Via LinkedIn : Spearheaded by technological juggernauts like Google, the development of so-called “wearable technology” is being touted as a potential landmark in the evolution of the information age.
Until now though, consumer products like the Google Glass have been met with a lukewarm reception by consumers. As a growing number of technology companies eye a shift towards big-business applications, are tech wearables poised for a U-turn in popularity?
While the answer at this stage is largely speculative, there are a number of companies who seem to think so:
Two stock handlers for Netherlands-based shipping company Active Ants were each given Google Glass as part of a week-long experiment by the company. By using the Glass to run a purpose-built stock app, the workers were reportedly able to reduce their error rate by 12%, and increase their speed by 15%. While this seems impressive in and of itself, the company have high hopes for where this will lead. A second version of the app is said to be in the works, and speculators have highlighted the potential for multi-million dollar savings in larger e-commerce companies.
Going beyond the Google Glass which has become so synonymous with the phrase “wearable technology”, financial tech firm Fidelity Labs have been experimenting with the Pebble smartwatch as a platform for the Watchapp – an app that enables users to receive financial market information, keep track of stock watch lists and receive relevant alerts. Says Sean Belka, vice president of the cutting-edge firm: “This technology has real potential”. He emphasises the possibility that wearables will become more popular than smartphones in the future, and stresses the firm’s commitment to “continuous exploration and innovation”.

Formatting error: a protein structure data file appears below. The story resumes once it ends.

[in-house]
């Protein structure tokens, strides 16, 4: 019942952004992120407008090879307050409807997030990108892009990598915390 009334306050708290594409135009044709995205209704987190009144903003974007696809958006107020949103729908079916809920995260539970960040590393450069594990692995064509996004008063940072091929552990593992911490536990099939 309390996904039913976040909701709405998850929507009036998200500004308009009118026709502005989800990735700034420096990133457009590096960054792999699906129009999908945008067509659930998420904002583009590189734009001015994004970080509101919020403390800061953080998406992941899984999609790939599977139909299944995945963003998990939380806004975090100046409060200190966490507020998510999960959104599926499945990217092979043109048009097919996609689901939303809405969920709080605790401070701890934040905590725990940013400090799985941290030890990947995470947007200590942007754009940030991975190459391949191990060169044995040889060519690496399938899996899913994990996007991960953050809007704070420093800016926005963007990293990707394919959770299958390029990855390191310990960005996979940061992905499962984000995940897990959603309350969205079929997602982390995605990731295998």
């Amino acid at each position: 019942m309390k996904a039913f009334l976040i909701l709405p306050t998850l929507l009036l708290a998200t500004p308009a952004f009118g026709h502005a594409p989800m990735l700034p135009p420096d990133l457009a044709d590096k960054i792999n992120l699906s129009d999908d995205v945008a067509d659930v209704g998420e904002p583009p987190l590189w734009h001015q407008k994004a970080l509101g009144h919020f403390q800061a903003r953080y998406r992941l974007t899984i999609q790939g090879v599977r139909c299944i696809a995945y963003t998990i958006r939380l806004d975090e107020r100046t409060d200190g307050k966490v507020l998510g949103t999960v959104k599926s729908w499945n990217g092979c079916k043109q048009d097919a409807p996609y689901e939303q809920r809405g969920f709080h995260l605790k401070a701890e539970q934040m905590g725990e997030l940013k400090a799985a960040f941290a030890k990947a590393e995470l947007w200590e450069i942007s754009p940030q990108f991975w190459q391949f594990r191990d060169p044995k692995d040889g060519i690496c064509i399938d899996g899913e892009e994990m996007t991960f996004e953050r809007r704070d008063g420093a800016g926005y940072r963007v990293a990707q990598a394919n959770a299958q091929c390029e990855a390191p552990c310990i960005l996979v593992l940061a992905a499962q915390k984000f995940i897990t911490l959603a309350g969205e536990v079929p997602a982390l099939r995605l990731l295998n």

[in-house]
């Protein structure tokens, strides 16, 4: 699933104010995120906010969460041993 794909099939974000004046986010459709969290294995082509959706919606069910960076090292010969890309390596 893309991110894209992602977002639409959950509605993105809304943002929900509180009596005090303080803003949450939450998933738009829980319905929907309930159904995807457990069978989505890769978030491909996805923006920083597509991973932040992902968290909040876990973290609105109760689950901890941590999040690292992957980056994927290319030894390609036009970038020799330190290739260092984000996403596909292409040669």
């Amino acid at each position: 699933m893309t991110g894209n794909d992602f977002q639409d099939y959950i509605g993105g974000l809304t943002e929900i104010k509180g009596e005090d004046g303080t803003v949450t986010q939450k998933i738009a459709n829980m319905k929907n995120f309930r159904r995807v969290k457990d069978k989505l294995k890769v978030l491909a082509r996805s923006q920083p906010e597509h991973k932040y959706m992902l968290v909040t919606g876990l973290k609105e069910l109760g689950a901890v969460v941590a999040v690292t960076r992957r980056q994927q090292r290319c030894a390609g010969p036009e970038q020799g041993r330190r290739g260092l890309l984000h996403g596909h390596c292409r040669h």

This isn’t the only time that smartwatches have found their way into the workplace. Blueberry Home Solutions – a UK-based home improvement company – are using smartwatches to help bridge the 10-mile gap between their development lab and their London office. The company have produced a smartwatch app which is capable of remotely controlling laboratory testing, allowing the business to run smoothly from its headquarters without the need for an engineer to be present.
Though the market for workplace wearables is still in its fledgling stages, British supermarket heavyweight Tesco has been taking advantage of wearable tech since 2004. The FTSE-listed company claims positive results after implementing wearable armbands for employees in one of their Irish distribution centres. The armbands carry out a multitude of functions, chief among them the tracking of goods which would otherwise involve time-consuming use of clipboards.
With the current feedback on business wearables being positive, speculation is rife as to their potential applications in the coming years.
Current predictions range from wearable blood chemistry monitors to “smart buttons” with the ability to change the colour of clothing. If there’s one truth to take away from all of this, it’s that the only certainty at this stage is uncertainty.
Watch this growing space.